With the burgeoning in the scientific industry and a spike in number of scientists vying for limited sponsors, governmental grants and public approval, it is no wonder than more are motivated to breach previously high-regarded moral and ethical standards. The prevalence of Japanese researchers who claim that they can cure HIV – a fraudulent claim, and Russian scientists who produce fake reports on stem-cell research breakthroughs, should highlight a disconcerting phenomenon in science. (Another infamous example would be that of Hwang Woo Suk, a Korean scientist with so-called expertise in cloning humans.) Science is becoming like a business, run by profit-motives and immoral people. Something needs to be done about it.
The idea of “whistleblowing” soon came about; “whistleblowing” isn’t the literal act of blowing those small little toys, it is to call for attention and put one in the limelight, to highlight someone’s scandalous scientific practices. This has largely curbed numerous immoral practices, with history littered with examples of people who first had their suspicion aroused with overly-reliable data, then went on to fact-check those data figures by repeating the experiment once more. Upon realising that those figures were largely misconstrued, the data-checker will then go on to lodge a report, serving sweet justice. There’s just two problems though: the first is that retaliation from the scientist-in-question in the form of lawsuits and death threats can easily deter anyone from attempting to even conduct preliminary fact-checks to ascertain truth; the second is that, as famously quoted, “There is no Nobel Prize for fact-checking. There is only a Nobel Prize for scientific breakthroughs.” Indeed, where is the incentive for going the extra mile to fact-check other’s works?
The former concern has already been addressed protections under the law in place to prevent that whistleblower from being on the receiving end of any punishment for stepping forward. After all, if one is constantly punished and labelled as “disgruntled, troublemaking” for checking someone else’s work then reporting it, who will want to do it anymore? In the 1980’s, Dr. Wilmshurst was invited by a very large pharmaceutical company in the UK to participate in their clinical research trial evaluating the efficacy of a new oral drug intended to strengthen cardiac contractions in patients with heart failure. His research data showed no effects upon contractility in patients, and revealed very dangerous side effects. According to the company, research data from their own researchers were strongly and uniformly positive.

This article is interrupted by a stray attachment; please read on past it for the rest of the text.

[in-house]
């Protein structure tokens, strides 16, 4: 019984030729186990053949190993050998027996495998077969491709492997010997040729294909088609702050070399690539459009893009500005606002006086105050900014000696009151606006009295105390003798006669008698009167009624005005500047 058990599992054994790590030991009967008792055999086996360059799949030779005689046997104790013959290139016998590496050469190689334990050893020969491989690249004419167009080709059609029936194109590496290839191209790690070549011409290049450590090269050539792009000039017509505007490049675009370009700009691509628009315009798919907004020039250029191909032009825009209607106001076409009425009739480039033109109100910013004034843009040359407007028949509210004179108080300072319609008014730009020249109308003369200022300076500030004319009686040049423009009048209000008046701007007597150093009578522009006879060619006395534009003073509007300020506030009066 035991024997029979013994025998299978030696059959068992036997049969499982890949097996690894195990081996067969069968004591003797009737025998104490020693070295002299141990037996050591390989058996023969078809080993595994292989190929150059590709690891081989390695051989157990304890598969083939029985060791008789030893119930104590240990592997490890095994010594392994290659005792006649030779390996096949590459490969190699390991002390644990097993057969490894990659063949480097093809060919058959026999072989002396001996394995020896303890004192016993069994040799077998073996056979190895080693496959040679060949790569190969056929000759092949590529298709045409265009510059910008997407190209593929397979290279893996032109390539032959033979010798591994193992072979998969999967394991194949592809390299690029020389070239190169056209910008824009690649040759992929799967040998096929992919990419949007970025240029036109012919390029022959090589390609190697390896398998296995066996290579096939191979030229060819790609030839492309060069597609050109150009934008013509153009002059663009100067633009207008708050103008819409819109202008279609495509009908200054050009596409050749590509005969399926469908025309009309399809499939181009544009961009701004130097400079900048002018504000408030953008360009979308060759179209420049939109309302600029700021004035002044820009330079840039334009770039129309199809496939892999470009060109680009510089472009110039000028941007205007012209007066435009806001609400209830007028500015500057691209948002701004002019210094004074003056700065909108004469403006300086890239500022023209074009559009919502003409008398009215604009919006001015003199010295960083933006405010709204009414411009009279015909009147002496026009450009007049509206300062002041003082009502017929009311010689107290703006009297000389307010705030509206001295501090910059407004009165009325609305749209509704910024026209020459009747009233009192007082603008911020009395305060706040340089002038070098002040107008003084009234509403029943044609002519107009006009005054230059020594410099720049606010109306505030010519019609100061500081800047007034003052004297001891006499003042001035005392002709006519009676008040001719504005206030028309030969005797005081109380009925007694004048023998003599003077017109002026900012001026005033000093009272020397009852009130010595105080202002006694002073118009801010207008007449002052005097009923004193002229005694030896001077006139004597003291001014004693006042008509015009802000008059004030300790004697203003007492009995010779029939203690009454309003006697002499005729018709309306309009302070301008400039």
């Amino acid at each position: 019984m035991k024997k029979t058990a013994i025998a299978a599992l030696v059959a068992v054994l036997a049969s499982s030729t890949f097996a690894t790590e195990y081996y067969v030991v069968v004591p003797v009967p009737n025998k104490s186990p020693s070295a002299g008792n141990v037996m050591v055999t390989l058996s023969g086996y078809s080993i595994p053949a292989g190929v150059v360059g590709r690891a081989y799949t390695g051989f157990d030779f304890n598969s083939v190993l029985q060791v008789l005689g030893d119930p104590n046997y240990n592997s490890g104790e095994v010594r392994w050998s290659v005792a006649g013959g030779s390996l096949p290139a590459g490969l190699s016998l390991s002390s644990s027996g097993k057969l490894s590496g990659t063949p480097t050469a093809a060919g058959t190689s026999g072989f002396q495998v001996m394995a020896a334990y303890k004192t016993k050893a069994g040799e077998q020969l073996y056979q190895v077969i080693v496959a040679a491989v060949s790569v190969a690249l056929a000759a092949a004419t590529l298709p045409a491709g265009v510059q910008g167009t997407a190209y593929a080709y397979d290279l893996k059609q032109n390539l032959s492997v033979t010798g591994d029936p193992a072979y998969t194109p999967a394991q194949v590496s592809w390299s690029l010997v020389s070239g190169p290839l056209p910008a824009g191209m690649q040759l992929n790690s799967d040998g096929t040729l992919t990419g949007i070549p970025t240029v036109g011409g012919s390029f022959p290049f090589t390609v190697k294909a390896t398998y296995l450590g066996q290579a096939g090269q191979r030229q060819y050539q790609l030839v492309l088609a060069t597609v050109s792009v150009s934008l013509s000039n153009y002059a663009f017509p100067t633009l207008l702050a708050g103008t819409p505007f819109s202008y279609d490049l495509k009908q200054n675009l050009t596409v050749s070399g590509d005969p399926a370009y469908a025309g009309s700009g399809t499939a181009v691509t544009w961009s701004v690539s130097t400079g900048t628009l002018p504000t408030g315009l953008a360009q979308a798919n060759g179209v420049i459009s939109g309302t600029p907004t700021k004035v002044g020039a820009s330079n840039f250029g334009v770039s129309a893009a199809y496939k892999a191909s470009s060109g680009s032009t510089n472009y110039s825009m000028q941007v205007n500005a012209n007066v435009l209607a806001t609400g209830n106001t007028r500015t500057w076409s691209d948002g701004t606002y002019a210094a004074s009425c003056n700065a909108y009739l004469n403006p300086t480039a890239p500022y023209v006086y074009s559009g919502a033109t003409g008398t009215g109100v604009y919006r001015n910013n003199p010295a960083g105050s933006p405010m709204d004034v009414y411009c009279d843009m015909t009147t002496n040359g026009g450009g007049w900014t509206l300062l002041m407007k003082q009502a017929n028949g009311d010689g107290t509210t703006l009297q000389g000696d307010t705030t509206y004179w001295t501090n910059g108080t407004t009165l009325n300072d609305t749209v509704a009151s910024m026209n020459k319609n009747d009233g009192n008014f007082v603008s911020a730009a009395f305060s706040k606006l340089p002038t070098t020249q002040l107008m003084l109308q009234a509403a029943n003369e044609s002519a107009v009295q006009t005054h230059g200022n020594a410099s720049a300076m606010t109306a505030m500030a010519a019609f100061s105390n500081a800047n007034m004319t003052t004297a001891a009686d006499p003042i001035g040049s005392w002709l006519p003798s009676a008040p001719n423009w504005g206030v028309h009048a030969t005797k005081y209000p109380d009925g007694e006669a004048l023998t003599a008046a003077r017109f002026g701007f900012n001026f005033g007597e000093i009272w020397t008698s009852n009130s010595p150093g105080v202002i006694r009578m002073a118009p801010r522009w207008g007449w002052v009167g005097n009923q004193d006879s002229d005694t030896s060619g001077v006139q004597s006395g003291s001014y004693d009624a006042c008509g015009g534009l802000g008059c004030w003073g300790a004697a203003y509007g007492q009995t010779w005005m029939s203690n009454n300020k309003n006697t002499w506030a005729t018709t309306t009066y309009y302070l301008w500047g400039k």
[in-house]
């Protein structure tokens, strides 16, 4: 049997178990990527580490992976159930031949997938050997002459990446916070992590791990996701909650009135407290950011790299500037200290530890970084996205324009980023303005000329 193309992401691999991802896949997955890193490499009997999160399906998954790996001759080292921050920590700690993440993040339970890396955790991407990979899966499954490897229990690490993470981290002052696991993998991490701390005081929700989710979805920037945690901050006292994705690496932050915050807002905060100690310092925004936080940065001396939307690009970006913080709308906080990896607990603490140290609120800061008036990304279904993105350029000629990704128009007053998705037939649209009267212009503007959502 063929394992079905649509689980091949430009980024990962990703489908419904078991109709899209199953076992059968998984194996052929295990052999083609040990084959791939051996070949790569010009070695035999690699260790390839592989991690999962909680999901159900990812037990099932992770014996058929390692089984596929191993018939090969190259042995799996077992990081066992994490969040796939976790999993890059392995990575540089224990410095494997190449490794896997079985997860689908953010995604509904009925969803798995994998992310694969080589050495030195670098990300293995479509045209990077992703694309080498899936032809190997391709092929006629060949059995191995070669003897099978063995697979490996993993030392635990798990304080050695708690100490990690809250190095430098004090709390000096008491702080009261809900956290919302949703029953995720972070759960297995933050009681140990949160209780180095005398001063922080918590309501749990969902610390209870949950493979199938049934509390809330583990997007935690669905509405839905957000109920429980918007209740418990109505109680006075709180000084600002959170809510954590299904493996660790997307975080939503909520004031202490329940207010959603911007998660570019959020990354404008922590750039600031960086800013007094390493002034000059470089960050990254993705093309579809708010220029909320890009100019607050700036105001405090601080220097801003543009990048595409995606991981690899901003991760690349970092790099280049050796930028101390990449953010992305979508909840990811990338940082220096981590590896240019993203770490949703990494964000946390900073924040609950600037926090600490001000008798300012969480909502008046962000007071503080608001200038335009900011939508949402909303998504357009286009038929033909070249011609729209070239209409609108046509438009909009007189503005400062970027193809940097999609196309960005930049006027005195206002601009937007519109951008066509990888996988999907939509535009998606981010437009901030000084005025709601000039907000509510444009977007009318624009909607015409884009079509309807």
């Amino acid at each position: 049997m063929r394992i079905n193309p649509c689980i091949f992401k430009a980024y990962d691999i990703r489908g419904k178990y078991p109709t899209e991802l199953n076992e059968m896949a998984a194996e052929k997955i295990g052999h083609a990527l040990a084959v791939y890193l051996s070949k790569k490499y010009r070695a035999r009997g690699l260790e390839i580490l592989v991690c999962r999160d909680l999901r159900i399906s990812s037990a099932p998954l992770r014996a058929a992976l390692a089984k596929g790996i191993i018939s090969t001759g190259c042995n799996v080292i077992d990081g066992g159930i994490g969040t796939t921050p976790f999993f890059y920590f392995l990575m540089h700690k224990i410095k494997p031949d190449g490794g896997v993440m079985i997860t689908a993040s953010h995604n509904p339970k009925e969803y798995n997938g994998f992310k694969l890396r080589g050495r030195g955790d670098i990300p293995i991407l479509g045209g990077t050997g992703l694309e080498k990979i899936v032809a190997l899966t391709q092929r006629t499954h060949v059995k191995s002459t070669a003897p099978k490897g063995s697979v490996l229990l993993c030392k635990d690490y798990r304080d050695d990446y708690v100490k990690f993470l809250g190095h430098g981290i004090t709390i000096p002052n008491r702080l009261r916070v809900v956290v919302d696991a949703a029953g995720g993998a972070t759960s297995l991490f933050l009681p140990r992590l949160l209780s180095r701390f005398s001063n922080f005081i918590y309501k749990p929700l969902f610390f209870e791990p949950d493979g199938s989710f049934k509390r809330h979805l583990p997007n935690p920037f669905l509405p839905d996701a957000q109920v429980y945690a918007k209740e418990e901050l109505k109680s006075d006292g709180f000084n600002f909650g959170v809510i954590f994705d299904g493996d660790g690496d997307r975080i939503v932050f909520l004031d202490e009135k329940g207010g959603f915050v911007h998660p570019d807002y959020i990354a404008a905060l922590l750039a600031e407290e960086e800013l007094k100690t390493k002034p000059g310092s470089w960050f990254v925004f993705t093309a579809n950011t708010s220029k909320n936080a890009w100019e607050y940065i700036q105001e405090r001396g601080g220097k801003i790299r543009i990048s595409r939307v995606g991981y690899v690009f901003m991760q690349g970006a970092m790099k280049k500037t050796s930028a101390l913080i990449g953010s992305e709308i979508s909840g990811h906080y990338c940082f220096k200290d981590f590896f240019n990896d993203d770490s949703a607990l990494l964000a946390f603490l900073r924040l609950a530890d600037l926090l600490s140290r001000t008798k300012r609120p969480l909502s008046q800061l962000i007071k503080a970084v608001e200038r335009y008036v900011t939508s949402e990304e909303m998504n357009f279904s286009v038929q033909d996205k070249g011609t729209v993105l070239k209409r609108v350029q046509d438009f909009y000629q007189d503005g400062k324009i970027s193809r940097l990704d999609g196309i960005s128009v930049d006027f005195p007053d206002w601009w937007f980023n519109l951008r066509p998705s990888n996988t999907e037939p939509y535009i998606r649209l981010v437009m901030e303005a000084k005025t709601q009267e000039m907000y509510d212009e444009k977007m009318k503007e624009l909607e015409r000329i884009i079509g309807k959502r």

When he reported his research results to the manufacturer, he was asked to suppress his negative findings. Wilmshurst refused to do that, and would not keep quiet about his research results despite threats. Later, it was revealed that several other independent researchers had found adverse results similar to those of Dr. Wilmshurst, but fear had prevented them from announcing their findings. More reports from clinical physicians showed numerous medical problems arising in treated patients; finally, marketing this new drug in the UK and the US was stopped by the manufacturer, but sales and usage continued in some developing countries. Only after a large write-up about Dr. Wilmshurst and his dispute in the Guardian newspaper (UK) was this dangerous pharmaceutical completely withdrawn from the entire world. Hence, whistleblowing serves to promote honesty in business, government, and science. Thankfully, laws currently are now making it illegal to pressure and intimidate whistleblowers in order to protect the welfare of society.
Is there then an incentive to whistleblow, if one is not given the required recognition for doing so? It turns out there is. Scientist Helene Hill who took a peek at her lab mate’s culture dishes before realising that her data results were fabricated, tried unsuccessfully numerous times to lodge a report. Remaining undeterred, she continued pursuing the case for 10 more years and at a huge financial expense, mainly as she felt that she had an obligation to do so and she was obsessed with it. The sheer need to see justice meted out, to protect the sanctity of science, is enough to fuel the just scientist in going all the way out to shut down any unethical procedures and fake results. It is difficult to silence whistleblowers; they will endure all forms of retaliation for the sake of truth, so long as they remain under control by their conscience.
Yes, research ethics and high moral protocols are constantly held to by scientists, but it does appear that despite the risks in becoming exposed to public scrutiny and unfavourable lawsuits, many are still choosing to fabricate their results. Perhaps the root cause has to be addressed: the issue of fame. More often than not, a juicy headline: “Drug A cures cancer!” attracts more praise then scepticism. It is time to take on a more practical, rational approach and question the process behind breakthroughs, instead of being emotionally manipulated by such discoveries. Only then will it lessen the incentive for incompetent scientists to do science in the wrong way. Similar to sports, where people overly focus on the outcome rather than the process, few question whether the ultimate victory was a result of bribery, ill sportsmanship or match-fixing. They express delight over the catchy “Football team wins gold!” headline, rather than disbelief especially if the sports team had never made it past the quarter-finals at all.
Hence, we need to make sure that whistleblowing remains an integral part of science, as it is what makes science real. Otherwise, the fall of science will be precisely caused by unprecedented advancements in science. “Advancements”, indeed.